Movember

Movember

When we men threaten to grow moustaches,
walking unshaven, amid the leaves
that crackle and pop as they rustle,
wind-blown, against our feet.

But pity us, poor hairless ones,
whose youthful skin still bears no beard –
can we we force a moustache to our lips?

That said, a chain of purple lights
adorns the wall in front of me
and I type to its imperious, flashing
bulbs, a constant reminder of bygone days

when the biopsy proved cancerous
and my prostate threatened my body
but was prevented from entering my bones.

Click here for Roger’s reading on Anchor.
Movember

Comment: November is prostate cancer month. My heart goes out to any and all who are suffering from this form of cancer. Caught early, it is curable. Get checked out, as quickly as possible. The sooner you catch it, the sooner your medical team can be formed to inform and advise you as to your choices. And YES, you have choices. I will always be grateful for the help I received, from my own medical team, back in 2014-15, when I was first diagnosed and then cured. Cured, yes. But the nightmare of a possible return always remains, ticking away like a time-bomb at the back of my mind.

Speaking

Speaking

I speak to a generation
I cannot see
as others in the past
have spoken to me
in languages I had to learn
words in books
hand-written on paper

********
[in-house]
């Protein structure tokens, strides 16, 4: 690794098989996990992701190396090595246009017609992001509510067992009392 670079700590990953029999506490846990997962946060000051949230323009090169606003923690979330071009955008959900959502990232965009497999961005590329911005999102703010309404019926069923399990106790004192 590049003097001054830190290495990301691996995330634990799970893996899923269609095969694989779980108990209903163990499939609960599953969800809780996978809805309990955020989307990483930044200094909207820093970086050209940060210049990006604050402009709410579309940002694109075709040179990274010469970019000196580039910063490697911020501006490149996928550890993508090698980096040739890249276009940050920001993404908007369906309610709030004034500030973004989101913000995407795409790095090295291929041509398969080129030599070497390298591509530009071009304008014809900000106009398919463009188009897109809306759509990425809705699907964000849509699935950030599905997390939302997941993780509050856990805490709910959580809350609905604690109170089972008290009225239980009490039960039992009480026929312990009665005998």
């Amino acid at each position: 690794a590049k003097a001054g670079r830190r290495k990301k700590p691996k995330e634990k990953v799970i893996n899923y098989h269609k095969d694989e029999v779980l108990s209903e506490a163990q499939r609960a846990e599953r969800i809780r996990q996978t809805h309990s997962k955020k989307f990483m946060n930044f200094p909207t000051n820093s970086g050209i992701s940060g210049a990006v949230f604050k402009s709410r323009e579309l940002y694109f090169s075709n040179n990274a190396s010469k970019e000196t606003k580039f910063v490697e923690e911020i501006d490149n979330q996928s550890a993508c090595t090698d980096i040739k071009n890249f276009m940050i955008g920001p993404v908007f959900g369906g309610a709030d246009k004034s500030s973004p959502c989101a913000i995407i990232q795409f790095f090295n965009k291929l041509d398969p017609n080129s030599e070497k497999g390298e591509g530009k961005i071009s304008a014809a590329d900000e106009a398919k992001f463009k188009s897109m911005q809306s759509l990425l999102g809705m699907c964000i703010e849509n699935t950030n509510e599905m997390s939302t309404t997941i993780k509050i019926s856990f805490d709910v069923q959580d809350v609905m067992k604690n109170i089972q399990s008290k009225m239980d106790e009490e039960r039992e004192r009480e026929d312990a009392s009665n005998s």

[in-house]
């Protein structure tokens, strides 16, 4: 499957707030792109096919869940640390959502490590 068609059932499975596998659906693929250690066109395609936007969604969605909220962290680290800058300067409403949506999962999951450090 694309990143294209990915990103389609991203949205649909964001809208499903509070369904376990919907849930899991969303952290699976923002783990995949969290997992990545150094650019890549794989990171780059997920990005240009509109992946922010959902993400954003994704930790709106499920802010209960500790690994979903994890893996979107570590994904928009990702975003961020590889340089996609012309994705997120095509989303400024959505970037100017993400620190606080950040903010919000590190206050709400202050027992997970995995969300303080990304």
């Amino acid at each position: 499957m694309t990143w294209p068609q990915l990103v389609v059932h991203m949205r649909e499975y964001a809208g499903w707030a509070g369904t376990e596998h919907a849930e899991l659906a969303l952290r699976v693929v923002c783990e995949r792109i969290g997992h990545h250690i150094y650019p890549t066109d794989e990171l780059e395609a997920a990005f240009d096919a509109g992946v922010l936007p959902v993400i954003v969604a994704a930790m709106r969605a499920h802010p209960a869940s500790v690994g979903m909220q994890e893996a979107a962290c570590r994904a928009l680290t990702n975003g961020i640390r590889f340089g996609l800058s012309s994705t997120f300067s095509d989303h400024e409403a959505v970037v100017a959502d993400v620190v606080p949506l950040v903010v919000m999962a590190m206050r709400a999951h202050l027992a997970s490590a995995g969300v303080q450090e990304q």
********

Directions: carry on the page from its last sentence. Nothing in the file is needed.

or carved in stone

who now will listen with their eyes
as I have listened with mine
adding subtracting challenging
sometimes blindly accepting

my world is not their world
nor is their world mine

yet the sun still rises
the same moon
waxes and wanes

hate happens
yet hope and wisdom
still remain

Click for Roger’s reading on Anchor
Speaking



Red Sky

Red Sky
After a long conversation
with my hero:
Travis Lane.


Red sky at night,
shepherd’s delight.
Red sky in the morning:
sailors take warning.


But I am not a sailor,
nor will I ever be one.
Nor a tinker, nor a tailor, nor
part of any nursery rhyme.

So easy to follow the sheep,
and graze where they may graze,
in safety, and the shepherd’s crook
all too close at hand, with both
hands and shoulder all too ready
to save, comfort, and carry
home to the security of a safe place.

Better by far to float along,
guided by sun, stars, and tide,
choosing your own route as you go,
or going with the eternal flow,
going where it takes you,
red skies at night, storm warnings
in the morning, and everywhere
the give and take of creating
new things, new paths, wherever
you may choose to go.

“Red car at night,
wifey’s delight.
Red car in the morning,
hubby take warning.”


Click here for Roger’s reading on Anchor.
Red Sky



Nos Sadwrn

Nos Sadwrn

Saturday today, just another Saturday. Took a morning whirlpool bath, had breakfast went shopping, then decided to post something. But post what? Anything.

Qui tacet consentire videtur – whatever that mans, and I am sure someone out there can help me. Life takes funny steps at my age, and forgetting things is one of them.